Rail to link New Orleans-Baton Rouge?

July 16, 2015

A dedicated passenger train from Baton Rouge to New Orleans is a ghost that mass transit advocates have chased for more than four decades.

Losing ground to jets and highways, travel by train has been called many things. Inefficient. Expensive. Unprofitable. For all those perceptions, the last regular train carrying travelers between southeast Louisiana’s largest cities made a final, nostalgic run in November 1969.

Times have changed. Ten years after the greatest disaster southeast Louisiana has ever seen, the region is growing. People are moving into urban centers. New businesses are gauging opportunities along the Mississippi River. Demand for skilled labor is rising. And Gov. Bobby Jindal, who blocked the last attempt at an intercity commuter line, is leaving office.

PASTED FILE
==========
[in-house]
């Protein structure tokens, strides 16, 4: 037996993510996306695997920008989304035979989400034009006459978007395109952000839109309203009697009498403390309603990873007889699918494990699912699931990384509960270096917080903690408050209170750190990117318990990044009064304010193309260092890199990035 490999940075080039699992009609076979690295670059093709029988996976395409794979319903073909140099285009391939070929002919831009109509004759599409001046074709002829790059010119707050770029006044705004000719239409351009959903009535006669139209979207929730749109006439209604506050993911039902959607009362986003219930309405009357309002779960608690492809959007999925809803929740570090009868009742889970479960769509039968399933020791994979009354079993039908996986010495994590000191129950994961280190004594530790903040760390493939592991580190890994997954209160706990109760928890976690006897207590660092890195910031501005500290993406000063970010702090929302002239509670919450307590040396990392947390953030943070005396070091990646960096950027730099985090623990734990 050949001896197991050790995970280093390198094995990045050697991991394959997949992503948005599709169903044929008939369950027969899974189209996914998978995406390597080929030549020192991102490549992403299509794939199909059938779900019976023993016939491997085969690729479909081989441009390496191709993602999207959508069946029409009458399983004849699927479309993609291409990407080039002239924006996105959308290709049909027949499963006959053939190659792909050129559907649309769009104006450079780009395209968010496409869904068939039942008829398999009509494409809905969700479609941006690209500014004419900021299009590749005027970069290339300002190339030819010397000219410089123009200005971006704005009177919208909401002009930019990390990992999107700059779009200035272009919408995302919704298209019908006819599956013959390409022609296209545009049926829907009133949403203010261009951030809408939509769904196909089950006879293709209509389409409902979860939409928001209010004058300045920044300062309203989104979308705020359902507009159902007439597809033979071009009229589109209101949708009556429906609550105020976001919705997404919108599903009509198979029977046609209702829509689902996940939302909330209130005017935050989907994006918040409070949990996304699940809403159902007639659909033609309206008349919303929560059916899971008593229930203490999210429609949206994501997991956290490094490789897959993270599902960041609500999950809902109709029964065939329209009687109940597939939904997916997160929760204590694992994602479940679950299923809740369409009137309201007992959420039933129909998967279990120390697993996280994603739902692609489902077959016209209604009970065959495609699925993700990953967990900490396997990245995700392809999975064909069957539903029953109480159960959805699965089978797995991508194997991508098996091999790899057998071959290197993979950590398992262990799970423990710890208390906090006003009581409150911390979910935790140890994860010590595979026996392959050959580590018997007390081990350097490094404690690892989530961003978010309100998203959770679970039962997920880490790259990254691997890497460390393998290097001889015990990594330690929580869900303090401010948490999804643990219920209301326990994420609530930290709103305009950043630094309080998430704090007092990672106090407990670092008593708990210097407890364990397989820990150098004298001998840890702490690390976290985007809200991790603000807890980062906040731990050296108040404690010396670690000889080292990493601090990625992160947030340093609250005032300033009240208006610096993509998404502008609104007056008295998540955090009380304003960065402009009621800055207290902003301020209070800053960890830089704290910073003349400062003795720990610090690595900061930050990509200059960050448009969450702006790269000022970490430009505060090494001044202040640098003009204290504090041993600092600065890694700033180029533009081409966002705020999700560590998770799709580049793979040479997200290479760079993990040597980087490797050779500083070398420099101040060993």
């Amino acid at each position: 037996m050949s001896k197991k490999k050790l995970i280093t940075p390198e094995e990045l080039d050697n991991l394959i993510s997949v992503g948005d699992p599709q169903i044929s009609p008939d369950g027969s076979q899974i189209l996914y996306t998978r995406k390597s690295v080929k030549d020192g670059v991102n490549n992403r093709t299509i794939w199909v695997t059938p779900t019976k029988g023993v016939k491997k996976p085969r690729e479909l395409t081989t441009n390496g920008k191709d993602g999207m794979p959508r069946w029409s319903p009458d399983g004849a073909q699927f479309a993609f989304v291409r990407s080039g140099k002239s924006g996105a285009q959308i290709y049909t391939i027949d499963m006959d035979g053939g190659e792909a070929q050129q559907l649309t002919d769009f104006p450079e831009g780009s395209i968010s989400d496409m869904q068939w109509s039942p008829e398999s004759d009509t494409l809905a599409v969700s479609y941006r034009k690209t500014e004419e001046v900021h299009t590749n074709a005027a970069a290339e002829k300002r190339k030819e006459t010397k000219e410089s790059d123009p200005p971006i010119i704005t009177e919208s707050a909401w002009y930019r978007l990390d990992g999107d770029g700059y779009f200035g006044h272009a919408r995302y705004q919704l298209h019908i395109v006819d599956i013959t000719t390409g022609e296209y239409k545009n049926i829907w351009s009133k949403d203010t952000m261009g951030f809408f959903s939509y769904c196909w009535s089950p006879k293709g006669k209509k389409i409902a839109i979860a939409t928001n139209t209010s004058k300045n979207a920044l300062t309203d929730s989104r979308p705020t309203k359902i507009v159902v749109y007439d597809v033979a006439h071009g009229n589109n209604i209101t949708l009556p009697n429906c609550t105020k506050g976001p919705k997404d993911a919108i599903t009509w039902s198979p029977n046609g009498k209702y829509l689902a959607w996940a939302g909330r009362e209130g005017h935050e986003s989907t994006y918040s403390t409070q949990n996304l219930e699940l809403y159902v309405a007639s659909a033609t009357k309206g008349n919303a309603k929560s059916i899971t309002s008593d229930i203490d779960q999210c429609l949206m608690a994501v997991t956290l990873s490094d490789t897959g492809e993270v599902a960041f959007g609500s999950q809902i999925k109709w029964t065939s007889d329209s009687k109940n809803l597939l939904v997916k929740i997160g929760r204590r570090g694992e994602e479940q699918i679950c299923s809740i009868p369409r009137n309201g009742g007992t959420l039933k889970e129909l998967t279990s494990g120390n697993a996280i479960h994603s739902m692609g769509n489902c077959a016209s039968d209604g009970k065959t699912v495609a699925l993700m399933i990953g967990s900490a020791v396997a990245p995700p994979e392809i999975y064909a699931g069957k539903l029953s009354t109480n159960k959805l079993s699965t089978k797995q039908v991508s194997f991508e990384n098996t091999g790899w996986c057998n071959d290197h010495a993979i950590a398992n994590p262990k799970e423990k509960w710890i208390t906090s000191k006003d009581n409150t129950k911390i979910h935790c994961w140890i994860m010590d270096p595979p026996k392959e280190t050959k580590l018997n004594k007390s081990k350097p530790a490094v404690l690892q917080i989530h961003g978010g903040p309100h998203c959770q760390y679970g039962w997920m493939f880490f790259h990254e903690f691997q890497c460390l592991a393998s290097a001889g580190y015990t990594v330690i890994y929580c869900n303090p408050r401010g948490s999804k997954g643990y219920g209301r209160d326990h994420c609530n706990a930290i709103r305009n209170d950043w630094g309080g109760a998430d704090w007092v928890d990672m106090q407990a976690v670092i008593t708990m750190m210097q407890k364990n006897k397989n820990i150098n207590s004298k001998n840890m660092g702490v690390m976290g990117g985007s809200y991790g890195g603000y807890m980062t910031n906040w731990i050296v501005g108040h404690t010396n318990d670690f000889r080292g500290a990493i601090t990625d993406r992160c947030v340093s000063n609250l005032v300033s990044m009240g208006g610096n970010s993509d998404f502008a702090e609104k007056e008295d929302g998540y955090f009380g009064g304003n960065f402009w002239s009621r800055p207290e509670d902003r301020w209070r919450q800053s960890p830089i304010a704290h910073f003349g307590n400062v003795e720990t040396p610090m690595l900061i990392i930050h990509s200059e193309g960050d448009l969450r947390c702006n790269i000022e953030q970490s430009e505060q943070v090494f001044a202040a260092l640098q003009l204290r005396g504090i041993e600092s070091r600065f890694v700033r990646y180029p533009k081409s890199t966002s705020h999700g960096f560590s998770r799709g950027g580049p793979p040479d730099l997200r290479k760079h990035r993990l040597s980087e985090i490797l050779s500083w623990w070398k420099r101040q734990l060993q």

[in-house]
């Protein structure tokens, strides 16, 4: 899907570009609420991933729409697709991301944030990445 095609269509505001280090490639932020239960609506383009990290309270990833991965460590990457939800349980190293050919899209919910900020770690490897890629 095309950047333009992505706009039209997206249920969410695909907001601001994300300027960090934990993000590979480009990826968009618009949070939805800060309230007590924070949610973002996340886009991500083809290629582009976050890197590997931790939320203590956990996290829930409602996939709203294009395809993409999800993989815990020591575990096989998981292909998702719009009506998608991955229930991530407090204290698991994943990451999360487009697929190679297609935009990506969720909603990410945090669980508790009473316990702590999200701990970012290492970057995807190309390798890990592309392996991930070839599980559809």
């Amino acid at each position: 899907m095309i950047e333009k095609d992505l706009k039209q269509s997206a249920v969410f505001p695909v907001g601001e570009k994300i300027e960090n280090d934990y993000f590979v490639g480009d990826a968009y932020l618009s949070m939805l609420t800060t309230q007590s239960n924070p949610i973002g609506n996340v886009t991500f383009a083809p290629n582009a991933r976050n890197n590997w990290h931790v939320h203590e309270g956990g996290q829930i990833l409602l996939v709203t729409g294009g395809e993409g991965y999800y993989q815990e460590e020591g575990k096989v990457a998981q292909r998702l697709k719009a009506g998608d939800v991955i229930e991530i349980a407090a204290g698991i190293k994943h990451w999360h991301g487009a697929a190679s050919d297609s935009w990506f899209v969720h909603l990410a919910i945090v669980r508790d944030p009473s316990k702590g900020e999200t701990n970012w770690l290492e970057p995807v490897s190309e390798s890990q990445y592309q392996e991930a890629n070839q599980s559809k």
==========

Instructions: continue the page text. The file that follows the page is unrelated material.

“Sitting here today, I’d be willing to place a serious bet that within three to five years, we will be able to board a train between Baton Rouge and New Orleans and work, read, sleep in convenience and safety as we traverse the southeast super region,” said Michael Hecht, president and CEO of the regional economic development group Greater New Orleans Inc.

A Baton Rouge-New Orleans passenger line, especially one that swings by Louis Armstrong International Airport, has become a linchpin for elected officials and business leaders looking to tighten the economic connections among seven parishes along that route: the “super region” that Hecht identified.

Rail travel has become more attractive nationally, not only because of the rising popularity of public transit, but also because of its advocates’ beliefs it can be an economic engine. That became more pronounced after the Great Recession.


Read the full story by Richard Rainey at NOLA.com by clicking here.

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